Health and life expectancy differences: Portugal, Spain, Italy and France

Lidia Tomé, University of Évora
Filipe Ribeiro, University of Évora
Maria Mendes, University of Evora
Isabel Oliveira, ISCTE-IUL

In the 50’s the difference between the life expectancy in Portugal and the mean value in Europe was about 9 years; this discrepancy had gradually narrowed to 2 years in the mid 80’s. Since then, this difference had remained almost the same. We will focus our analysis in this period, after 1980, to get a closer look concerning the differences between Portugal and the other European countries as Spain, Italy and France. The observed differences in life expectancy will be decomposed: in the infant and child mortality, adult mortality and elderly mortality contributions. These specific contributions are associated both with the healthcare systems and also with the people attitudes and life styles. The Portuguese female life expectancy is the smaller one comparing to the other countries in study. In nowadays, the most important source of the differences in life expectancy is the elderly mortality. The mortality above 60 years old is the source of approximately 75% of the observed differences in life expectancy between Portugal and Italy and Spain and, 95% of the difference between Portugal and France. As for the male life expectancy, the Portuguese values are also the worse, but unlike for women, adult mortality is the major source of the observed discrepancies in the male case: almost 70% of the difference with Italy, almost 55% of the total difference with Spain and only 30% regarding France. We propose to discuss the adult and elderly contributions to the observed differences in life expectancies within the context of individual health related behaviours and national health systems.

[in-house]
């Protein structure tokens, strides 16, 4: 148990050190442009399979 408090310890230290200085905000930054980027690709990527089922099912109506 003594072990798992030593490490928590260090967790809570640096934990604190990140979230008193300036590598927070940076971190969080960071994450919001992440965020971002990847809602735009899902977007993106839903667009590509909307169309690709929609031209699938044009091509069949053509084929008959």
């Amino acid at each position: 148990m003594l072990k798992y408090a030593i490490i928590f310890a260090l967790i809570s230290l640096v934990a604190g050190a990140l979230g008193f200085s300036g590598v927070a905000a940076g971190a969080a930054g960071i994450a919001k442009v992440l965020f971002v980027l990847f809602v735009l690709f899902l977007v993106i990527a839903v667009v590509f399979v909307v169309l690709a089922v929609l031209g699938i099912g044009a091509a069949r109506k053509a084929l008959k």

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Presented in Session 3: Comparative perspectives on health and mortality of national populations